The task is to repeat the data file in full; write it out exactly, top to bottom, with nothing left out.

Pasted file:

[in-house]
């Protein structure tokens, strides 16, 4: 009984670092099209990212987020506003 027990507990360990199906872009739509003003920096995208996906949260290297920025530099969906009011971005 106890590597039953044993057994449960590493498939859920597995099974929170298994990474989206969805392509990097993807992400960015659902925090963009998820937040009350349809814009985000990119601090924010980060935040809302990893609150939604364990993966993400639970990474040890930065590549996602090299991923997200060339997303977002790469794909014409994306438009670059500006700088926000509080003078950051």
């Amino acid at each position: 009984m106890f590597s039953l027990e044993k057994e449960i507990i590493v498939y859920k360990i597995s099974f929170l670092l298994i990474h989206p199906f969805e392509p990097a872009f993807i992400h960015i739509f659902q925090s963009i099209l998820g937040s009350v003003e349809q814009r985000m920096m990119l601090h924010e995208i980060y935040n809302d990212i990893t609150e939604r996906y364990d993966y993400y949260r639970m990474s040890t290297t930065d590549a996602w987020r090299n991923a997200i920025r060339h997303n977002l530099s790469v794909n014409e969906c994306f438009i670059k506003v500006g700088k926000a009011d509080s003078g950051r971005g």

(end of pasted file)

[in-house]
């Protein structure tokens, strides 16, 4: 009984670092099209990212987020506003 027990507990360990199906872009739509003003920096995208996906949260290297920025530099969906009011971005 106890590597039953044993057994449960590493498939859920597995099974929170298994990474989206969805392509990097993807992400960015659902925090963009998820937040009350349809814009985000990119601090924010980060935040809302990893609150939604364990993966993400639970990474040890930065590549996602090299991923997200060339997303977002790469794909014409994306438009670059500006700088926000509080003078950051």
């Amino acid at each position: 009984m106890f590597s039953l027990e044993k057994e449960i507990i590493v498939y859920k360990i597995s099974f929170l670092l298994i990474h989206p199906f969805e392509p990097a872009f993807i992400h960015i739509f659902q925090s963009i099209l998820g937040s009350v003003e349809q814009r985000m920096m990119l601090h924010e995208i980060y935040n809302d990212i990893t609150e939604r996906y364990d993966y993400y949260r639970m990474s040890t290297t930065d590549a996602w987020r090299n991923a997200i920025r060339h997303n977002l530099s790469v794909n014409e969906c994306f438009i670059k506003v500006g700088k926000a009011d509080s003078g950051r971005g």